Such has been the case with me for the last two years. While I was in the hospital recovering from my accident, I had little to do but think. One of the more positive things that I thought about was inspired by the work of the CNAs (certified nursing assistants) who worked at the hospital. Among other tasks, these workers are responsible for taking a patient's vital signs: blood pressure, oxygen level, and body temperature. These visits, while short, were enjoyable, if for no other reason than the fact that there was another person in the room, if only for a brief time. Dear came to the hospital every day, but she left at night. I was alone, devoid of companionship except for the cable TV, which was limited to extended basic service.

My circumstances gave me a lot of time to ponder. As I paid attention to the CNAs as they went about their work, I couldn't help but wonder why they didn't have talking thermometers and other assistive devices for the blind patients.

Maybe there are so few of us in any community that the hospital districts don't think that it would be worth the money that they would have to spend for the items. A talking glucometer costs $50.00, but then there is the cost of the supplies to go with it. The talking thermometer costs roughly $18.00, and a talking blood pressure kit costs $95.00. But again, from the hospital's perspective, how many people would use it? Would the number of blind patients justify the cost?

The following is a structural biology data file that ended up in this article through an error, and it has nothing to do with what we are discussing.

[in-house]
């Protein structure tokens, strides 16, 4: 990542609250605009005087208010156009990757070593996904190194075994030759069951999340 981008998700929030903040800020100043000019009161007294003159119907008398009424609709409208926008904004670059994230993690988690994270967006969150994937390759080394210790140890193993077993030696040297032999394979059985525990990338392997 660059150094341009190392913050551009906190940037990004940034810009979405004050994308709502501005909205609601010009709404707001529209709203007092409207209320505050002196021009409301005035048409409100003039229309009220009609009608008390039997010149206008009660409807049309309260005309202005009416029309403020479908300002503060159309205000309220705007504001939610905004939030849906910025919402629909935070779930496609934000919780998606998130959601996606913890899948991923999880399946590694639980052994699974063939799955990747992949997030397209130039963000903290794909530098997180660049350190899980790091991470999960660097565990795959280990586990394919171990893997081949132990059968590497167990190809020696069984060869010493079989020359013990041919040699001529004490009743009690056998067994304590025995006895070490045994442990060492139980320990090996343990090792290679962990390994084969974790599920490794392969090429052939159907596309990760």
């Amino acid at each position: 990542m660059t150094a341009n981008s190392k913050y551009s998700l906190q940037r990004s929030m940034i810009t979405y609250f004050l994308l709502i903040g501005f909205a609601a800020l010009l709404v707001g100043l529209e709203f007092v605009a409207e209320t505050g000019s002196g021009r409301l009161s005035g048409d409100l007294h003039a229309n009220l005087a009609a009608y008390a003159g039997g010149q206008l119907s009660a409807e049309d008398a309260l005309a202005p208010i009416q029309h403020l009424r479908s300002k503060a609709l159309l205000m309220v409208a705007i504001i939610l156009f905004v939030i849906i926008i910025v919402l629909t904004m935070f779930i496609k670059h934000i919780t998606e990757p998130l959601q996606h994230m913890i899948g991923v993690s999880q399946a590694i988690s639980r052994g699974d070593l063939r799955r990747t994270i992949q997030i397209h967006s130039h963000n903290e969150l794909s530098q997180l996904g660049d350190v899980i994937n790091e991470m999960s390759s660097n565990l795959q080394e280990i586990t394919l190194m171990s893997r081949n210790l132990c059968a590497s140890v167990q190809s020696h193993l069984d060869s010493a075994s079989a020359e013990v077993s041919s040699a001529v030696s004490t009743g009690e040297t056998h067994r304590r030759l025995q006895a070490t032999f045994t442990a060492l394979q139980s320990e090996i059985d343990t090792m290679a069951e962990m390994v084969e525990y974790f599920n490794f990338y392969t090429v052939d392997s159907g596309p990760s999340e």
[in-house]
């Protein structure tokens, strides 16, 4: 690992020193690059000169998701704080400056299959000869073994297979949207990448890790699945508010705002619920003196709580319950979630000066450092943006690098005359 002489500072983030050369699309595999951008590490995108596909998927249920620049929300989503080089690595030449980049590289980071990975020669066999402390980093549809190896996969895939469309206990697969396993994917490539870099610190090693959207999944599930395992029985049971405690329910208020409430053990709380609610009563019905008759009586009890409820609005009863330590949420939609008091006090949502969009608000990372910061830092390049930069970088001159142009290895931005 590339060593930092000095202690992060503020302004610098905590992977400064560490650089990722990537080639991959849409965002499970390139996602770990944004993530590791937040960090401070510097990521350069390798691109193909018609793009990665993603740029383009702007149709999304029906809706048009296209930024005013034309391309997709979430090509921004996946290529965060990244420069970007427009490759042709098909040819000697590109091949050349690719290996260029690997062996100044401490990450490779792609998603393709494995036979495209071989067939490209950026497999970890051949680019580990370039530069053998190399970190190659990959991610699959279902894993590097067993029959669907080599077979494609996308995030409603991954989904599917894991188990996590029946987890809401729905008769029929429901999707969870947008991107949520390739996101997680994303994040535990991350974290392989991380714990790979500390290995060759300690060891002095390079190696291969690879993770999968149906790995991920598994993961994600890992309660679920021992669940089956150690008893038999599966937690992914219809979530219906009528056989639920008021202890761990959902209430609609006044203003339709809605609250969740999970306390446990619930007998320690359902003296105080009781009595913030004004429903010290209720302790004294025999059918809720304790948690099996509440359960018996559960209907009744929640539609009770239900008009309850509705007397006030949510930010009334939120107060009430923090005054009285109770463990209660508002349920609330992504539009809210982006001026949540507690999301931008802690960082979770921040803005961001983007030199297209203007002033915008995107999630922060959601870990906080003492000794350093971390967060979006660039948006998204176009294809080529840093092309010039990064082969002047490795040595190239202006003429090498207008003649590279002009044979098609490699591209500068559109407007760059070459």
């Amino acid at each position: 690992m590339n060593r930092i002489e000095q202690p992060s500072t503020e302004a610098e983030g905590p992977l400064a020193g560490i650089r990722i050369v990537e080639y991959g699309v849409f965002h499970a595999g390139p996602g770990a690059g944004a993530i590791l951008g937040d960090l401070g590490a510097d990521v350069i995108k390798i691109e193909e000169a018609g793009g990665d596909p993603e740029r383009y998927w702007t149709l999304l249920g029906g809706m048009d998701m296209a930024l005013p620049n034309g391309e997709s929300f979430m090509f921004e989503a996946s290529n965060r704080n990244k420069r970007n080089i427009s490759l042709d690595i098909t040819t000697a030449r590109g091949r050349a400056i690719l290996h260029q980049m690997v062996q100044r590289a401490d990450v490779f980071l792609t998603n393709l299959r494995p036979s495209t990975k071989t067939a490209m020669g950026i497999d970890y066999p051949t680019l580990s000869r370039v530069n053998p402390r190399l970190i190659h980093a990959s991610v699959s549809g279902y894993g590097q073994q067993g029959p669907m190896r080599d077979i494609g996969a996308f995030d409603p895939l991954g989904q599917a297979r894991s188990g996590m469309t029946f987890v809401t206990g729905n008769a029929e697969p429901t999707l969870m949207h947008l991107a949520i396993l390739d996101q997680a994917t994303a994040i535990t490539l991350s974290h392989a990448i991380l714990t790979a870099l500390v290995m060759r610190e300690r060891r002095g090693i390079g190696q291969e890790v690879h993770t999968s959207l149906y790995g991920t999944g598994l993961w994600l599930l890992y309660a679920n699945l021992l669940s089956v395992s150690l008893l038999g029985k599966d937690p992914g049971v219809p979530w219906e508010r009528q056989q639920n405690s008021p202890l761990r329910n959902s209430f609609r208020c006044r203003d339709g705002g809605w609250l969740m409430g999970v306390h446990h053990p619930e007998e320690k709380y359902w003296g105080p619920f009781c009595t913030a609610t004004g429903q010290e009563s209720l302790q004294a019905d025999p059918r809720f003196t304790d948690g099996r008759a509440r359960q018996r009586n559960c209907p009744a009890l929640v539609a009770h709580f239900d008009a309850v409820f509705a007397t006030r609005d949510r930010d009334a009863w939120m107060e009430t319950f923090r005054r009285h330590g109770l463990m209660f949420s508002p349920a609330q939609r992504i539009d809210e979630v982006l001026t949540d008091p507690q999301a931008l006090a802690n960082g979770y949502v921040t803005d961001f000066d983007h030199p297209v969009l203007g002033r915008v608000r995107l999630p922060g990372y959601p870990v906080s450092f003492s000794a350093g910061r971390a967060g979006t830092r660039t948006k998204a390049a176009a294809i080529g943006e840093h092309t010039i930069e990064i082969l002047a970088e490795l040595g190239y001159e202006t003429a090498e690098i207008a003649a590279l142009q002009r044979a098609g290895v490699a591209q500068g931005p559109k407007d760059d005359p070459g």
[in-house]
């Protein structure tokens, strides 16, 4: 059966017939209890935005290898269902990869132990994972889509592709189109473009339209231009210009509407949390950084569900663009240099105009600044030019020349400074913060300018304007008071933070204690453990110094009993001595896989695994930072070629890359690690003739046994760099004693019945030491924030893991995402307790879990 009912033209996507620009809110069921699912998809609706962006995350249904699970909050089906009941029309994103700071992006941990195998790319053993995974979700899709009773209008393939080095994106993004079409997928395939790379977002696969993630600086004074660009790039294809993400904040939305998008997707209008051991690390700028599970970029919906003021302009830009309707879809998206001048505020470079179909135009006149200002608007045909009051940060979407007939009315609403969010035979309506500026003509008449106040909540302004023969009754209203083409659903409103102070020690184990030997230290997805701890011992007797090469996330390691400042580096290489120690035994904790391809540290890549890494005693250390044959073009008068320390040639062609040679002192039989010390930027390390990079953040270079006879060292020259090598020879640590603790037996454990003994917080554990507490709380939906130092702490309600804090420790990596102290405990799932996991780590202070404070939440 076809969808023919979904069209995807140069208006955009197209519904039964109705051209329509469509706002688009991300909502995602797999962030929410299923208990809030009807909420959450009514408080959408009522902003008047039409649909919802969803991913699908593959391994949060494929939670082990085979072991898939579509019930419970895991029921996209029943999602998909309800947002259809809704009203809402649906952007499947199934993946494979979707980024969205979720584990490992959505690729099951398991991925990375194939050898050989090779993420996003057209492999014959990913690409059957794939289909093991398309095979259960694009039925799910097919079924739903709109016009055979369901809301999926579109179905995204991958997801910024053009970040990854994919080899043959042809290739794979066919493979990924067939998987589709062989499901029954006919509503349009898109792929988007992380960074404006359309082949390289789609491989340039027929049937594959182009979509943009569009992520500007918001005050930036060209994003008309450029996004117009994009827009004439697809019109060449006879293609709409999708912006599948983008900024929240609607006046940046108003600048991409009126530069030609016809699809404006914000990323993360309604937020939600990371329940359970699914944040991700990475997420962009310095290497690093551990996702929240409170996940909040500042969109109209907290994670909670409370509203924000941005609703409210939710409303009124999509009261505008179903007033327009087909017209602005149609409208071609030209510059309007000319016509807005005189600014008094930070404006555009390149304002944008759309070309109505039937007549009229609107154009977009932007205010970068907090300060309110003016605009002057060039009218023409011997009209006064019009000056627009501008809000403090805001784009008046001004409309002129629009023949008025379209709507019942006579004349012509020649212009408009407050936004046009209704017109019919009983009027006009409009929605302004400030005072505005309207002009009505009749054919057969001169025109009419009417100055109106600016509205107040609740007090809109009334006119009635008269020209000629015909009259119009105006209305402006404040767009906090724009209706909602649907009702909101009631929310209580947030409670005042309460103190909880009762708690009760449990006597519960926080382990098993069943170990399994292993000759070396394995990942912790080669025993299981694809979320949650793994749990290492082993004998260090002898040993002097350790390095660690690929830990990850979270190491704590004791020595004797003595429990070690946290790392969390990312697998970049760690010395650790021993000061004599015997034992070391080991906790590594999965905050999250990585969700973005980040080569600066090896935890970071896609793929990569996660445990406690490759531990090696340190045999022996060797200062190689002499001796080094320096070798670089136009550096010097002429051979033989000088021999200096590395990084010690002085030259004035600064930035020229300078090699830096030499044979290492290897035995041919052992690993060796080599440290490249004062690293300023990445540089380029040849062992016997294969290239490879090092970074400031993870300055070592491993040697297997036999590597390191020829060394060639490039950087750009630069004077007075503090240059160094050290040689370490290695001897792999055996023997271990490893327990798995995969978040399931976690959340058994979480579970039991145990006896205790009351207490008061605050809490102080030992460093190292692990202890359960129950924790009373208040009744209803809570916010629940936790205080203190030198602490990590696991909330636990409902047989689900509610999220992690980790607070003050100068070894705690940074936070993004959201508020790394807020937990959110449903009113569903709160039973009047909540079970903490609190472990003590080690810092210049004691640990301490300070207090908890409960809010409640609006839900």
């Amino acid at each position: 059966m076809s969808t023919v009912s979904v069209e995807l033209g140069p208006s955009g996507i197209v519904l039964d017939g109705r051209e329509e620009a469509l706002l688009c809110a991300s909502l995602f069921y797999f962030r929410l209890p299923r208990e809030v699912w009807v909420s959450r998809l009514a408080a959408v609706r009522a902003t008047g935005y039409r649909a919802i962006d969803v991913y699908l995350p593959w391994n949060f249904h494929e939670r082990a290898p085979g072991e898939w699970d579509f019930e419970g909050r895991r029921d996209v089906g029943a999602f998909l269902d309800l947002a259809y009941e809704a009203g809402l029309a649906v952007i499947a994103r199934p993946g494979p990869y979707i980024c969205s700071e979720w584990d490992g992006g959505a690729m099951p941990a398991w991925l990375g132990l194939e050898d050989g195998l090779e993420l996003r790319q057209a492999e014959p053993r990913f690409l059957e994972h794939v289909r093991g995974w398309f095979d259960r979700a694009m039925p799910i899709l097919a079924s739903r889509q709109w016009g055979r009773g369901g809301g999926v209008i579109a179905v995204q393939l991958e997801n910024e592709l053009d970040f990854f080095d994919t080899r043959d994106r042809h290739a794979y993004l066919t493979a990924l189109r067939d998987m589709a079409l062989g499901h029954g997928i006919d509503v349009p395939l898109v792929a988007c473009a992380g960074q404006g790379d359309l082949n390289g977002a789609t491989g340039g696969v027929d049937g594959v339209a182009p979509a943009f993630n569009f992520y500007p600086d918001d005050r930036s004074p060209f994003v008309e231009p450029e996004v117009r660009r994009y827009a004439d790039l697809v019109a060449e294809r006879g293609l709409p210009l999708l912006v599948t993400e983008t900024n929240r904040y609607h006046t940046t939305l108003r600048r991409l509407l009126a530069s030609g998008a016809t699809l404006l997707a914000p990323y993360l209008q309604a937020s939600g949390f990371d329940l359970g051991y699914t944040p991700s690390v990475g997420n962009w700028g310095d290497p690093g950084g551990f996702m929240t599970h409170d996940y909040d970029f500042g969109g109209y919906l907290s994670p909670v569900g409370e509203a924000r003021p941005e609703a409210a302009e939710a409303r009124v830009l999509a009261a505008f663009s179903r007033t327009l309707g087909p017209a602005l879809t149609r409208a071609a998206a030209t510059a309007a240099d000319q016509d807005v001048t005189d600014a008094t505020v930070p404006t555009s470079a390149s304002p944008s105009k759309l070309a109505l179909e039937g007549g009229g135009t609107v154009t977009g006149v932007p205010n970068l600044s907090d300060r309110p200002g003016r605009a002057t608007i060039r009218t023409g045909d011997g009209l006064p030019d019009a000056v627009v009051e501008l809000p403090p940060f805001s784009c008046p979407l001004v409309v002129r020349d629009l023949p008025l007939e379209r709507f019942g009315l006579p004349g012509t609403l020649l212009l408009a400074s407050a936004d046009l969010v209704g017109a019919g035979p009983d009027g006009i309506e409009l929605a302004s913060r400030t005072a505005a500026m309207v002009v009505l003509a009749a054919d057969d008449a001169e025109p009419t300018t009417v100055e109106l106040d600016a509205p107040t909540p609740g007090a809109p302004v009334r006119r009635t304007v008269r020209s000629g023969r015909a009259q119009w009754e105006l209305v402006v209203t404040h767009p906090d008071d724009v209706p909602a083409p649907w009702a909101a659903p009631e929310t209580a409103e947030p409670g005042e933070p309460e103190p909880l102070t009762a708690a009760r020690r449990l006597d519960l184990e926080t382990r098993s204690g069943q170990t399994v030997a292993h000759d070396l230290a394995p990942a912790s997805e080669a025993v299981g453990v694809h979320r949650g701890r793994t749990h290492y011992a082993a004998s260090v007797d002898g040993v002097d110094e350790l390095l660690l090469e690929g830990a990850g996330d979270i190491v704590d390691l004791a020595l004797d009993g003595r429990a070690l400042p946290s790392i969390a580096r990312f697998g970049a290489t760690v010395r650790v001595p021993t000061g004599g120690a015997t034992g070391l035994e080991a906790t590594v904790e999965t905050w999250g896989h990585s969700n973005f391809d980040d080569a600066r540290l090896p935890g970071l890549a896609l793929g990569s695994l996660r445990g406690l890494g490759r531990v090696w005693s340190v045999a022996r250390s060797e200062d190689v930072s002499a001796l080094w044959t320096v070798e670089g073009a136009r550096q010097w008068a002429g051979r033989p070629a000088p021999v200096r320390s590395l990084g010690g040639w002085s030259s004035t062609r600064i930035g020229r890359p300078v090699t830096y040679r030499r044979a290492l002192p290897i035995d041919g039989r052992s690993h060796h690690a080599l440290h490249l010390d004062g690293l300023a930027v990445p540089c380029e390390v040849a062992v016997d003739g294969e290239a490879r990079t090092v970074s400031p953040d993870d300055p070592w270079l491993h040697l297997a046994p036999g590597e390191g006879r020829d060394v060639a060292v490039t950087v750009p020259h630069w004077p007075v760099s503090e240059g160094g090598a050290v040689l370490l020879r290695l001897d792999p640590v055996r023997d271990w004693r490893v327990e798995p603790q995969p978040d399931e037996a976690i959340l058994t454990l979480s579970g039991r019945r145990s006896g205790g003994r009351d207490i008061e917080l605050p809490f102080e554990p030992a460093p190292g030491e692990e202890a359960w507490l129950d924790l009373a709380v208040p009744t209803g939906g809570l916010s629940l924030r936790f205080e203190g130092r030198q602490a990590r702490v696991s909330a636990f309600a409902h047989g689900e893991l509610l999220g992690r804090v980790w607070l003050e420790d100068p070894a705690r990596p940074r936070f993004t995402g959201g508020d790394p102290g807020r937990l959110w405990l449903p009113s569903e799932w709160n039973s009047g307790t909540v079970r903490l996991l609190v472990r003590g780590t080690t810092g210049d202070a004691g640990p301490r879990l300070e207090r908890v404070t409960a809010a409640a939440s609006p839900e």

From a personal perspective, I believe every hospital would benefit from this equipment. If the CNA uses it for one patient, so much the better; that patient no longer needs the CNA to read that information to him or her.

During my stay, I became familiar with two pieces of equipment the hospital had. One is the spirometer, a device that consists of two chambers with a bridge in the middle. A plastic tube is attached, and when the patient inserts the mouthpiece and inhales and then exhales, the force of the breaths moves a series of balls inside the unit up a numbered grid. The greater the force of inhalation and exhalation, the further the balls move up the grid. The idea is to increase lung strength. To my knowledge, there are no talking spirometers. Another gadget I am familiar with is the pulse oximeter, which measures the oxygen in a person's blood. The CNA places the unit on a patient's finger in order to get a reading. It looks like a clamp, attached to a wire of thin tubing. The CNA or nurse can determine whether a patient needs supplemental oxygen.